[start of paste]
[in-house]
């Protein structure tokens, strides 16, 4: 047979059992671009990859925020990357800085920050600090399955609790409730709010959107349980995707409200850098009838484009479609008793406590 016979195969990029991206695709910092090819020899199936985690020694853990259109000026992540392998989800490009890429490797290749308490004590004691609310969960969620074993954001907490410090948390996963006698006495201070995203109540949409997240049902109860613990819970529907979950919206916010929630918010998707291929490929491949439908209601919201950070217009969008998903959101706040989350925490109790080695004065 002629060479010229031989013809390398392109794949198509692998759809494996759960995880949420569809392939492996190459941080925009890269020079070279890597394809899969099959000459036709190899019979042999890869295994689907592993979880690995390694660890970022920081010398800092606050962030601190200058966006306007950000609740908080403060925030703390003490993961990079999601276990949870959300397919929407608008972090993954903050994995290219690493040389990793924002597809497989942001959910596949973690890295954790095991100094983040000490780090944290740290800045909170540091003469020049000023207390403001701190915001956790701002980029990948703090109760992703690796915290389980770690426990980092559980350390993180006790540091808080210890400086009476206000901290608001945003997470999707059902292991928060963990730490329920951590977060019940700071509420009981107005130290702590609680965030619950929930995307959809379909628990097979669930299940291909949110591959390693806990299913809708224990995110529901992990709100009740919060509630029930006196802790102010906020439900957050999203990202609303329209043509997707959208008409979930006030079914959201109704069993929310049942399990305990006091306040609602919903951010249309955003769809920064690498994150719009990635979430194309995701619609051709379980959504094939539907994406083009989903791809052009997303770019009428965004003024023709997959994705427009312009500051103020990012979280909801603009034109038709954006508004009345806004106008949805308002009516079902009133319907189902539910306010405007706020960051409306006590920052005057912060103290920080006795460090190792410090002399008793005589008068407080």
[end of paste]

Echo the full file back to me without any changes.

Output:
[in-house]
């Protein structure tokens, strides 16, 4: 047979059992671009990859925020990357800085920050600090399955609790409730709010959107349980995707409200850098009838484009479609008793406590 016979195969990029991206695709910092090819020899199936985690020694853990259109000026992540392998989800490009890429490797290749308490004590004691609310969960969620074993954001907490410090948390996963006698006495201070995203109540949409997240049902109860613990819970529907979950919206916010929630918010998707291929490929491949439908209601919201950070217009969008998903959101706040989350925490109790080695004065 002629060479010229031989013809390398392109794949198509692998759809494996759960995880949420569809392939492996190459941080925009890269020079070279890597394809899969099959000459036709190899019979042999890869295994689907592993979880690995390694660890970022920081010398800092606050962030601190200058966006306007950000609740908080403060925030703390003490993961990079999601276990949870959300397919929407608008972090993954903050994995290219690493040389990793924002597809497989942001959910596949973690890295954790095991100094983040000490780090944290740290800045909170540091003469020049000023207390403001701190915001956790701002980029990948703090109760992703690796915290389980770690426990980092559980350390993180006790540091808080210890400086009476206000901290608001945003997470999707059902292991928060963990730490329920951590977060019940700071509420009981107005130290702590609680965030619950929930995307959809379909628990097979669930299940291909949110591959390693806990299913809708224990995110529901992990709100009740919060509630029930006196802790102010906020439900957050999203990202609303329209043509997707959208008409979930006030079914959201109704069993929310049942399990305990006091306040609602919903951010249309955003769809920064690498994150719009990635979430194309995701619609051709379980959504094939539907994406083009989903791809052009997303770019009428965004003024023709997959994705427009312009500051103020990012979280909801603009034109038709954006508004009345806004106008949805308002009516079902009133319907189902539910306010405007706020960051409306006590920052005057912060103290920080006795460090190792410090002399008793005589008068407080």